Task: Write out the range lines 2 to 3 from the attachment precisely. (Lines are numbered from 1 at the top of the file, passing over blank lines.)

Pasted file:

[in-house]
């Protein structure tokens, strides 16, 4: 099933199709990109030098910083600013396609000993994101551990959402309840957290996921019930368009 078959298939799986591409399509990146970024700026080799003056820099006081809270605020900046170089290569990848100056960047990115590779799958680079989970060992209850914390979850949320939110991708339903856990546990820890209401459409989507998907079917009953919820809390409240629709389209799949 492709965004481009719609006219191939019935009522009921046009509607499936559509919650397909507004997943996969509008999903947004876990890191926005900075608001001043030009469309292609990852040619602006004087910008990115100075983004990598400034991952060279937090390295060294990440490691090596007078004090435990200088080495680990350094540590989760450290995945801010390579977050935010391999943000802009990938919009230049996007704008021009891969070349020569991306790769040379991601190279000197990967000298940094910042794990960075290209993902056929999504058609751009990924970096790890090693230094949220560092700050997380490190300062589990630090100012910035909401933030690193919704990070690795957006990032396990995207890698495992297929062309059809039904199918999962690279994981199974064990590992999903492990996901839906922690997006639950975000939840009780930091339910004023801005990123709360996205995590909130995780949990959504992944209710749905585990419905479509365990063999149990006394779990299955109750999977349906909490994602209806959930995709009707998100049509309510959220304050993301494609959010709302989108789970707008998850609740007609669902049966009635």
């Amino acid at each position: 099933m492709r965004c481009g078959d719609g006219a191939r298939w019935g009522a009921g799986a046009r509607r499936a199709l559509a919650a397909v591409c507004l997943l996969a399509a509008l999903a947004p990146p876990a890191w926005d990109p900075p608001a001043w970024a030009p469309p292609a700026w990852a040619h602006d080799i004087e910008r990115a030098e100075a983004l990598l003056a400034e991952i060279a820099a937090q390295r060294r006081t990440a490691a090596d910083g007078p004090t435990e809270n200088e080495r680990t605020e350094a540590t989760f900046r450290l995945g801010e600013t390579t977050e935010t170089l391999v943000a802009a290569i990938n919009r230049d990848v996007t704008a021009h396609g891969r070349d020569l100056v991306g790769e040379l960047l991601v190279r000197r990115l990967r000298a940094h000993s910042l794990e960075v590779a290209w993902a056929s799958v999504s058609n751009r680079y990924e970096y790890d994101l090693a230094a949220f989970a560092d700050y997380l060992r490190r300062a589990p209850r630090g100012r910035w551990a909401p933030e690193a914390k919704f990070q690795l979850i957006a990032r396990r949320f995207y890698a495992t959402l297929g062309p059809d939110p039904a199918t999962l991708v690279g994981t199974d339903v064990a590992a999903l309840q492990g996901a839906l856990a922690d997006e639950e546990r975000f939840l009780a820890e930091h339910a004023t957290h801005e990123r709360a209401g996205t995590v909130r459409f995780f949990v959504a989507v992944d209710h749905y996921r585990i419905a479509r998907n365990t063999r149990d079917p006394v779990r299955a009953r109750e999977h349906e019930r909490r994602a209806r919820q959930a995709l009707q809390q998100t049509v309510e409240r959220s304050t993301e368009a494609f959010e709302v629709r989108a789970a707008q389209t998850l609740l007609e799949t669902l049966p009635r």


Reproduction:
């Protein structure tokens, strides 16, 4: 099933199709990109030098910083600013396609000993994101551990959402309840957290996921019930368009 078959298939799986591409399509990146970024700026080799003056820099006081809270605020900046170089290569990848100056960047990115590779799958680079989970060992209850914390979850949320939110991708339903856990546990820890209401459409989507998907079917009953919820809390409240629709389209799949 492709965004481009719609006219191939019935009522009921046009509607499936559509919650397909507004997943996969509008999903947004876990890191926005900075608001001043030009469309292609990852040619602006004087910008990115100075983004990598400034991952060279937090390295060294990440490691090596007078004090435990200088080495680990350094540590989760450290995945801010390579977050935010391999943000802009990938919009230049996007704008021009891969070349020569991306790769040379991601190279000197990967000298940094910042794990960075290209993902056929999504058609751009990924970096790890090693230094949220560092700050997380490190300062589990630090100012910035909401933030690193919704990070690795957006990032396990995207890698495992297929062309059809039904199918999962690279994981199974064990590992999903492990996901839906922690997006639950975000939840009780930091339910004023801005990123709360996205995590909130995780949990959504992944209710749905585990419905479509365990063999149990006394779990299955109750999977349906909490994602209806959930995709009707998100049509309510959220304050993301494609959010709302989108789970707008998850609740007609669902049966009635």
């Amino acid at each position: 099933m492709r965004c481009g078959d719609g006219a191939r298939w019935g009522a009921g799986a046009r509607r499936a199709l559509a919650a397909v591409c507004l997943l996969a399509a509008l999903a947004p990146p876990a890191w926005d990109p900075p608001a001043w970024a030009p469309p292609a700026w990852a040619h602006d080799i004087e910008r990115a030098e100075a983004l990598l003056a400034e991952i060279a820099a937090q390295r060294r006081t990440a490691a090596d910083g007078p004090t435990e809270n200088e080495r680990t605020e350094a540590t989760f900046r450290l995945g801010e600013t390579t977050e935010t170089l391999v943000a802009a290569i990938n919009r230049d990848v996007t704008a021009h396609g891969r070349d020569l100056v991306g790769e040379l960047l991601v190279r000197r990115l990967r000298a940094h000993s910042l794990e960075v590779a290209w993902a056929s799958v999504s058609n751009r680079y990924e970096y790890d994101l090693a230094a949220f989970a560092d700050y997380l060992r490190r300062a589990p209850r630090g100012r910035w551990a909401p933030e690193a914390k919704f990070q690795l979850i957006a990032r396990r949320f995207y890698a495992t959402l297929g062309p059809d939110p039904a199918t999962l991708v690279g994981t199974d339903v064990a590992a999903l309840q492990g996901a839906l856990a922690d997006e639950e546990r975000f939840l009780a820890e930091h339910a004023t957290h801005e990123r709360a209401g996205t995590v909130r459409f995780f949990v959504a989507v992944d209710h749905y996921r585990i419905a479509r998907n365990t063999r149990d079917p006394v779990r299955a009953r109750e999977h349906e019930r909490r994602a209806r919820q959930a995709l009707q809390q998100t049509v309510e409240r959220s304050t993301e368009a494609f959010e709302v629709r989108a789970a707008q389209t998850l609740l007609e799949t669902l049966p009635r």